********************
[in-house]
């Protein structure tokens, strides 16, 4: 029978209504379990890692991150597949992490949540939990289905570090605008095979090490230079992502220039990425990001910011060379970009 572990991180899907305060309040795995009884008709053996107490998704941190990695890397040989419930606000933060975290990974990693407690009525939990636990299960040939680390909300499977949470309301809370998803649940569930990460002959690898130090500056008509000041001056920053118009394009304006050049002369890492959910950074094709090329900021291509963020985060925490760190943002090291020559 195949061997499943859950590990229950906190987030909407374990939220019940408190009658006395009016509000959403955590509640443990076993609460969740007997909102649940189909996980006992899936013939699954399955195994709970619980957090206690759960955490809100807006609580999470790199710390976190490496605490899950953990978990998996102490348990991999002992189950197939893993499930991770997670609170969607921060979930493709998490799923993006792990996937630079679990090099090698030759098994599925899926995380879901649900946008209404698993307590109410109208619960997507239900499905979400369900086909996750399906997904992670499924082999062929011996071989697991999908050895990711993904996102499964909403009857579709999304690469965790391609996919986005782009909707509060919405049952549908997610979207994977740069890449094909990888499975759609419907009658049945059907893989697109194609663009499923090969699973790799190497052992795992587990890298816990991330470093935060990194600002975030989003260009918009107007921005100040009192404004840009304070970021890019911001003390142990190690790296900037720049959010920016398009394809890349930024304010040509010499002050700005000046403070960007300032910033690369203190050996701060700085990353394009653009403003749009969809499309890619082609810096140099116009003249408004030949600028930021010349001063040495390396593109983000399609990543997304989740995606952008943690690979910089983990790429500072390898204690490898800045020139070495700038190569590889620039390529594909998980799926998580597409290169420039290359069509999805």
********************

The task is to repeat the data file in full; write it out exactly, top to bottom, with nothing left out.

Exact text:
[in-house]
């Protein structure tokens, strides 16, 4: 029978209504379990890692991150597949992490949540939990289905570090605008095979090490230079992502220039990425990001910011060379970009 572990991180899907305060309040795995009884008709053996107490998704941190990695890397040989419930606000933060975290990974990693407690009525939990636990299960040939680390909300499977949470309301809370998803649940569930990460002959690898130090500056008509000041001056920053118009394009304006050049002369890492959910950074094709090329900021291509963020985060925490760190943002090291020559 195949061997499943859950590990229950906190987030909407374990939220019940408190009658006395009016509000959403955590509640443990076993609460969740007997909102649940189909996980006992899936013939699954399955195994709970619980957090206690759960955490809100807006609580999470790199710390976190490496605490899950953990978990998996102490348990991999002992189950197939893993499930991770997670609170969607921060979930493709998490799923993006792990996937630079679990090099090698030759098994599925899926995380879901649900946008209404698993307590109410109208619960997507239900499905979400369900086909996750399906997904992670499924082999062929011996071989697991999908050895990711993904996102499964909403009857579709999304690469965790391609996919986005782009909707509060919405049952549908997610979207994977740069890449094909990888499975759609419907009658049945059907893989697109194609663009499923090969699973790799190497052992795992587990890298816990991330470093935060990194600002975030989003260009918009107007921005100040009192404004840009304070970021890019911001003390142990190690790296900037720049959010920016398009394809890349930024304010040509010499002050700005000046403070960007300032910033690369203190050996701060700085990353394009653009403003749009969809499309890619082609810096140099116009003249408004030949600028930021010349001063040495390396593109983000399609990543997304989740995606952008943690690979910089983990790429500072390898204690490898800045020139070495700038190569590889620039390529594909998980799926998580597409290169420039290359069509999805």